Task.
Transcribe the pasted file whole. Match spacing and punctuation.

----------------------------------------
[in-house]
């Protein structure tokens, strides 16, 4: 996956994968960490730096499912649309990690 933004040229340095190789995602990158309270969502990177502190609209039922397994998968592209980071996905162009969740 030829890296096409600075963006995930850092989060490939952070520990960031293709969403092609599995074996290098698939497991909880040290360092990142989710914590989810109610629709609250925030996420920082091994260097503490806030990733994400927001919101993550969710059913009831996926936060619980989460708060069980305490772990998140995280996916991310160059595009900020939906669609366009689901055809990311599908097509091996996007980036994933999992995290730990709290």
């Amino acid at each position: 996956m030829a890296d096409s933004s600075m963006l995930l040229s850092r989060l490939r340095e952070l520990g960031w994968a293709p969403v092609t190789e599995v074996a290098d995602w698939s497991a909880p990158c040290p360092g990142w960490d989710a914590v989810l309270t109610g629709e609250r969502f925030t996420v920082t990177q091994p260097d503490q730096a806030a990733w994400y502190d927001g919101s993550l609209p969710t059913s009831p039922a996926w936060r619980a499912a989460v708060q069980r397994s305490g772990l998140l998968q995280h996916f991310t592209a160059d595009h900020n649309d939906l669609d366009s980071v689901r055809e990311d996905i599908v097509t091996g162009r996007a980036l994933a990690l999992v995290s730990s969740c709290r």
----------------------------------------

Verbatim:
[in-house]
């Protein structure tokens, strides 16, 4: 996956994968960490730096499912649309990690 933004040229340095190789995602990158309270969502990177502190609209039922397994998968592209980071996905162009969740 030829890296096409600075963006995930850092989060490939952070520990960031293709969403092609599995074996290098698939497991909880040290360092990142989710914590989810109610629709609250925030996420920082091994260097503490806030990733994400927001919101993550969710059913009831996926936060619980989460708060069980305490772990998140995280996916991310160059595009900020939906669609366009689901055809990311599908097509091996996007980036994933999992995290730990709290």
């Amino acid at each position: 996956m030829a890296d096409s933004s600075m963006l995930l040229s850092r989060l490939r340095e952070l520990g960031w994968a293709p969403v092609t190789e599995v074996a290098d995602w698939s497991a909880p990158c040290p360092g990142w960490d989710a914590v989810l309270t109610g629709e609250r969502f925030t996420v920082t990177q091994p260097d503490q730096a806030a990733w994400y502190d927001g919101s993550l609209p969710t059913s009831p039922a996926w936060r619980a499912a989460v708060q069980r397994s305490g772990l998140l998968q995280h996916f991310t592209a160059d595009h900020n649309d939906l669609d366009s980071v689901r055809e990311d996905i599908v097509t091996g162009r996007a980036l994933a990690l999992v995290s730990s969740c709290r």